95. Tal National: Tantabara
  96. Wilko Johnson: Blow Your Mind
  97. Rodrigo Amado (with Joe McPhee): History of Nothing
  98. Tony Molina: Kill the Lights
  99. Rich Krueger: Life Ain’t That Long
  100. Hop Along: Bark Your Head Off, Dog
  101. MAST: Thelonious Sphere Monk
  102. Tirzah: Devotion
  103. Silvana Estrada: Lo Sagrado
  104. Eddie Daniels: Heart of Brazil
  105. Big Freedia: Third Ward Bounce
  106. Tallawit Timbouctou: Takamba WhatsApp 2018
  107. Amy Rigby: The Old Guys
  108. Busdriver: Electricity Is On Our Side
  109. Daniel Carter: Seraphic Light
  110. Dr. Michael White: Tricentennial Rag
  111. Hermit and the Recluse: Orpheus vs. The Sirens
  112. Migos: Culture II
  113. 03 Greedo: God Level
  114. Angélique Kidjo: Remain in Light
  115. Parliament: Medicaid Fraud Dogg
  116. Yo La Tengo: There’s a Riot Goin’ On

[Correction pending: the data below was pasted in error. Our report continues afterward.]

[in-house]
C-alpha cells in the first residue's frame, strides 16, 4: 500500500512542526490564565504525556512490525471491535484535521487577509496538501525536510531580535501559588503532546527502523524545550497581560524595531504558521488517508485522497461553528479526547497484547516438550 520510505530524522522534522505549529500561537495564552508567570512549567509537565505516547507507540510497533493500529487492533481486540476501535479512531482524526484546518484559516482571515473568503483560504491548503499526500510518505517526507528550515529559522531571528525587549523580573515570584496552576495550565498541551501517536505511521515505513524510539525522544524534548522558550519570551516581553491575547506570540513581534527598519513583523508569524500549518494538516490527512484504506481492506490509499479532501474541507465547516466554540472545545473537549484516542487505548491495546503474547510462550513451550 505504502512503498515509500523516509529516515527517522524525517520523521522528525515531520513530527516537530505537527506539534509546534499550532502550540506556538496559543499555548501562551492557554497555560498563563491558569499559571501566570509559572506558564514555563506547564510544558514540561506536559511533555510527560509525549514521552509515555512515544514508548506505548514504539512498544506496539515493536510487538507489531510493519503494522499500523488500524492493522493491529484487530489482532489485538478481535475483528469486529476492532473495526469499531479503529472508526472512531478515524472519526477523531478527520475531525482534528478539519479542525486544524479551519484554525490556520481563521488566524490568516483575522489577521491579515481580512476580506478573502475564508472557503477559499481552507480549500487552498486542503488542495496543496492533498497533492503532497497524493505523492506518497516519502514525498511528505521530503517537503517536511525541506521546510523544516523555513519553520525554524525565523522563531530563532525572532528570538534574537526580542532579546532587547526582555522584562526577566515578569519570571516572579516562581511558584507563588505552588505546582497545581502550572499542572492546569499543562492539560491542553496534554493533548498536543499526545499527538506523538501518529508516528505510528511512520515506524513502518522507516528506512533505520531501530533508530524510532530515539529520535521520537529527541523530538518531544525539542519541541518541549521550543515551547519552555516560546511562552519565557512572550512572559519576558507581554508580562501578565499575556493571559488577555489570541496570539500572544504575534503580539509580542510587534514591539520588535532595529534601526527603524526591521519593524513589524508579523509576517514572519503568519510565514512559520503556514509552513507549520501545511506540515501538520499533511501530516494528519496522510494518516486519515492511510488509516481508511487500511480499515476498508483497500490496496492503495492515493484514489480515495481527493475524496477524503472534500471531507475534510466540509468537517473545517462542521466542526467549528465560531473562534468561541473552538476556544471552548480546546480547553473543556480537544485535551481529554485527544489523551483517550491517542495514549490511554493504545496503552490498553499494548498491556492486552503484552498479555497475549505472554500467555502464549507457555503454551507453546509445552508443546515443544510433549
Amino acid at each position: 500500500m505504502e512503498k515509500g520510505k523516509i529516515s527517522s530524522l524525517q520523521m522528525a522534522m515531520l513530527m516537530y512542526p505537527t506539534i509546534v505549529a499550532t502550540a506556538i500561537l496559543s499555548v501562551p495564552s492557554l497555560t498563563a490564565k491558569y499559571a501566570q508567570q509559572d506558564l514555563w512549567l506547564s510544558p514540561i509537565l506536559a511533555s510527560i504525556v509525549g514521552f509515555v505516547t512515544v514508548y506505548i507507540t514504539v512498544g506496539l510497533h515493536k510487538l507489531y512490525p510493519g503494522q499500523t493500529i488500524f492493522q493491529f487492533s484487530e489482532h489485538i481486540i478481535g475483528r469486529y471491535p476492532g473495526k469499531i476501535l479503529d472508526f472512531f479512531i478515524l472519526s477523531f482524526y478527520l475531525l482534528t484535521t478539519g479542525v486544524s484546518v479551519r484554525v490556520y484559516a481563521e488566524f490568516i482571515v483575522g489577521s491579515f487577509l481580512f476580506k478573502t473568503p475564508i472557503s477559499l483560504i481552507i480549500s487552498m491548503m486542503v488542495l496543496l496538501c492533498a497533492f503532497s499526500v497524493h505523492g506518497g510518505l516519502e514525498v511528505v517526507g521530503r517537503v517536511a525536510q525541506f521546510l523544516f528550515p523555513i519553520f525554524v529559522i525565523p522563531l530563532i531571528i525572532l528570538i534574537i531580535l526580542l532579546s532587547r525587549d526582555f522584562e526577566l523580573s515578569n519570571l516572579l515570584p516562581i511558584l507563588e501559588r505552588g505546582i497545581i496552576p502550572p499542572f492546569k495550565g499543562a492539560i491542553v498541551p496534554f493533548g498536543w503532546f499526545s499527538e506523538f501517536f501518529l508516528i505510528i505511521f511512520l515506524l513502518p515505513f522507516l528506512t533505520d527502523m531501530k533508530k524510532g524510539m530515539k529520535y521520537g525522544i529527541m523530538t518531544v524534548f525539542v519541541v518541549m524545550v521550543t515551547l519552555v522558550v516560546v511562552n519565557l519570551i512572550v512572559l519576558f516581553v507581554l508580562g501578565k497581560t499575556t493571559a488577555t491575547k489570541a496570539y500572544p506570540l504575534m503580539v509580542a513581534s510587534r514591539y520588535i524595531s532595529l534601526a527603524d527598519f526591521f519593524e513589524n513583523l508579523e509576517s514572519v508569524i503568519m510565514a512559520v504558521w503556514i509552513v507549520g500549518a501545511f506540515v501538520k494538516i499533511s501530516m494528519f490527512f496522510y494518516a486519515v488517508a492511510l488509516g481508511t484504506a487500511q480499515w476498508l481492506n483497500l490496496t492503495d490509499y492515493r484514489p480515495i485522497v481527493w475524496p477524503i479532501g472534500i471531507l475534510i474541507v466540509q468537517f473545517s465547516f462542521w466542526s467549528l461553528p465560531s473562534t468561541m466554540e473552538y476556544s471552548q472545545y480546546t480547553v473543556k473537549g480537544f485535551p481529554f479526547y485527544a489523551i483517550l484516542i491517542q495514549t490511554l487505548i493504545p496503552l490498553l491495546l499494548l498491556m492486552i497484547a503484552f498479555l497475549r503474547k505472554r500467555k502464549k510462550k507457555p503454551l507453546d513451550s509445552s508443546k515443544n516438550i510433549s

117. The Carters: Everything is Love
  118. The Del McCoury Band: Del McCoury Still Sings Bluegrass
  119. Superorganism: Superorganism
  120. Laurie Anderson and Kronos Quartet: Landfall
  121. Sleep: The Sciences
  122. Teyana Taylor: K.T.S.E.
  123. Ibibio Sound Machine: Eyio
  124. The English Beat: Here We Go Love
  125. Ammar 808: Maghreb United
  126. Princess Nokia: A Girl Cried Red
  127. Santigold: I Don’t Want—The Gold Fire Sessions
  128. Nicki Minaj: Queen
  129. Chad Popper: A Popper People
  130. Fantastic Negrito: Please Don’t Be Dead

OLD MUSIC NICELY REPACKAGED

  1. Sonny Rollins: Way Out West (Deluxe Reissue)
  2. Neil Young: Roxy—Tonight’s the Night
  3. Erroll Garner: Nightconcert
  4. Various Artists: Voices of Mississippi—Artists and Musicians Documented by William Ferris
  5. Various Artists: Listen All Around: The Golden Age of Central and East African Music
  6. Gary Stewart: “Baby I Need Your Loving” / “Yester-Me, Yester-You, Yester-Day”